“As our attorney, Karl Sleight, puts it: ‘My clients have reconfirmed (through NYCOM) that their ethics concerns at issue in the litigation were meritorious. Although the end of the litigations means a legal answer to a legal question will not occur, a more important victory is had. Rye will start down the path of updating aand improving their Code of Ethics, which will benefit everyone in the city.’”
“To be clear, none of us have done anything wrong. We have served this community for years, ethically and thoughtfully, and yet, now, our professional careers are being put at risk. This is completely unacceptable, for us and for those who follow in our positions. Most prominently, the Board of Ethics’ lack of fair process must be changed. To ensure our situation never happens again, we will focus on updating and modernizing our outdated Code of Ethics, which was written in the 1960’s. To do so, we are calling for an independent working panel ,including expertise in municipal ethics, that will review and provide recommendations to improve and modernize our city’s Code of Ethics. We expect to be able to present such a panel shortly.
“This has been an immensely painful and frustrating time for all of us and our families. We did not choose this fight. Nor do we believe what has transpired since February in this regard has helped anyone, especially our community that looks to us to help solve issues, not create new ones. We hope – and expect – our city council colleagues will join us in moving forward with civility to find common ground and better solutions for our community.”
In an effort to resolve the dispute and find a commonsense solution, we repeatedly contacted the Board of Ethics in attempts to correct the opinion’s misrepresentations and to have a fair discussion of the facts. We were met with a curt lawyer’s, “No.” We raised our concerns publicly on the Council dais, to no response. We tried informal outreach through third parties, we tried a lawyer’s letter. Nothing changed. For months, we tried again and again to have the opinion revised and our case heard, but time and again we were rebuffed, often without even a response.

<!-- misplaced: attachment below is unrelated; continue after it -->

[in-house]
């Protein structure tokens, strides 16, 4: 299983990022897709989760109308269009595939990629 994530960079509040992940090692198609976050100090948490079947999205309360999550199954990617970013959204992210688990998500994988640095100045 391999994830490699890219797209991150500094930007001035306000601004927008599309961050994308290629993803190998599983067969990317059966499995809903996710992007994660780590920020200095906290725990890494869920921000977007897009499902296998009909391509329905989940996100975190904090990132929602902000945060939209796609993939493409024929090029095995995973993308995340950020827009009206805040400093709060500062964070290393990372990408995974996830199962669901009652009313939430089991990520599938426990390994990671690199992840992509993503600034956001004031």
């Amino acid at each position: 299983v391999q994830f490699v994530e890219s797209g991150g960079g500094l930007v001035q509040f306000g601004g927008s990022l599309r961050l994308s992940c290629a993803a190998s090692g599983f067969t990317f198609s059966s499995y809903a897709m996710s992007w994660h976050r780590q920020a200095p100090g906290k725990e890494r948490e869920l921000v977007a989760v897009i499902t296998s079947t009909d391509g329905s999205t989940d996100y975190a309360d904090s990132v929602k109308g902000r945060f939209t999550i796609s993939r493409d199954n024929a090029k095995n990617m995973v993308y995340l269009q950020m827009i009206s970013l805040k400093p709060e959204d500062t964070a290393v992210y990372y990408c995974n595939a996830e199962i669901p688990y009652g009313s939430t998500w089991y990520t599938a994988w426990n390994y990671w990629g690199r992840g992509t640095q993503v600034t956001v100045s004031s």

We have offered to meet to try to find a middle ground, only to be denied. And so, we filed a legal challenge, not just to clear our names but also to help ensure that this cannot be repeated. At the request of Rye residents, we invited the Board to formal mediation of our suit, only to be rejected. We offered to hold our suit in abeyance and work with the Board and a municipal ethics expert in review and revision of our ethics code that would test the foundations of the Board’s opinion. The Board said no. And now we are left with our city divided and in distress and no immediate resolution of the issue. We have thought long and hard over the past month and believe that at this point we have created the record we need to rebut the Board’s opinion should it be an issue in our working lives. That belief allows us to shift our focus from our lawsuit, which we have withdrawn, to fixing the system overall.
Council Members Carolina Johnson, Julie Souza and Ben Stacks, and Mayor Josh Cohn also provided the following “New York Conference of Mayors and Municipal Oﬃcials Ethics Guidance, August 2, 2023” that Johnson said was worked on in consultation with New York State Conference of Mayors Counsel John A. Mancini.